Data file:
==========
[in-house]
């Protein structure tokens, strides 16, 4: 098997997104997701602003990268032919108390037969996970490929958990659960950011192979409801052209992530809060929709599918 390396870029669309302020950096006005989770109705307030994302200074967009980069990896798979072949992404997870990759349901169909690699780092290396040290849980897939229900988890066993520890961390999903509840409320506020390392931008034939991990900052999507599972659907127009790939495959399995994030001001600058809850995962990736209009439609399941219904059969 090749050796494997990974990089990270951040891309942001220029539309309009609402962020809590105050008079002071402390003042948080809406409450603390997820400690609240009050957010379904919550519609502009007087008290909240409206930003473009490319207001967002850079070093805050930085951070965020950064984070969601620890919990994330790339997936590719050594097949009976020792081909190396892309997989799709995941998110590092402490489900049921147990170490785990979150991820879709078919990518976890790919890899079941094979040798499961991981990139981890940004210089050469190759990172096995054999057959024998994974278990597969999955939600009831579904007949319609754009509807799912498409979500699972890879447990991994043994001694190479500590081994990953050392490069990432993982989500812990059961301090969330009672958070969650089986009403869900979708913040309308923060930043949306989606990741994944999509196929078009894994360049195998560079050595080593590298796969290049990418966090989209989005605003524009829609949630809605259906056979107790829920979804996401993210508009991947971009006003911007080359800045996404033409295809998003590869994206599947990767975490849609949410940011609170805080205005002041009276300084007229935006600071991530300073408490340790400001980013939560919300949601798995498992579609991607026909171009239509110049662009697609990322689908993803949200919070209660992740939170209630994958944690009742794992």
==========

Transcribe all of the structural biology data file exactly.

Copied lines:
[in-house]
């Protein structure tokens, strides 16, 4: 098997997104997701602003990268032919108390037969996970490929958990659960950011192979409801052209992530809060929709599918 390396870029669309302020950096006005989770109705307030994302200074967009980069990896798979072949992404997870990759349901169909690699780092290396040290849980897939229900988890066993520890961390999903509840409320506020390392931008034939991990900052999507599972659907127009790939495959399995994030001001600058809850995962990736209009439609399941219904059969 090749050796494997990974990089990270951040891309942001220029539309309009609402962020809590105050008079002071402390003042948080809406409450603390997820400690609240009050957010379904919550519609502009007087008290909240409206930003473009490319207001967002850079070093805050930085951070965020950064984070969601620890919990994330790339997936590719050594097949009976020792081909190396892309997989799709995941998110590092402490489900049921147990170490785990979150991820879709078919990518976890790919890899079941094979040798499961991981990139981890940004210089050469190759990172096995054999057959024998994974278990597969999955939600009831579904007949319609754009509807799912498409979500699972890879447990991994043994001694190479500590081994990953050392490069990432993982989500812990059961301090969330009672958070969650089986009403869900979708913040309308923060930043949306989606990741994944999509196929078009894994360049195998560079050595080593590298796969290049990418966090989209989005605003524009829609949630809605259906056979107790829920979804996401993210508009991947971009006003911007080359800045996404033409295809998003590869994206599947990767975490849609949410940011609170805080205005002041009276300084007229935006600071991530300073408490340790400001980013939560919300949601798995498992579609991607026909171009239509110049662009697609990322689908993803949200919070209660992740939170209630994958944690009742794992």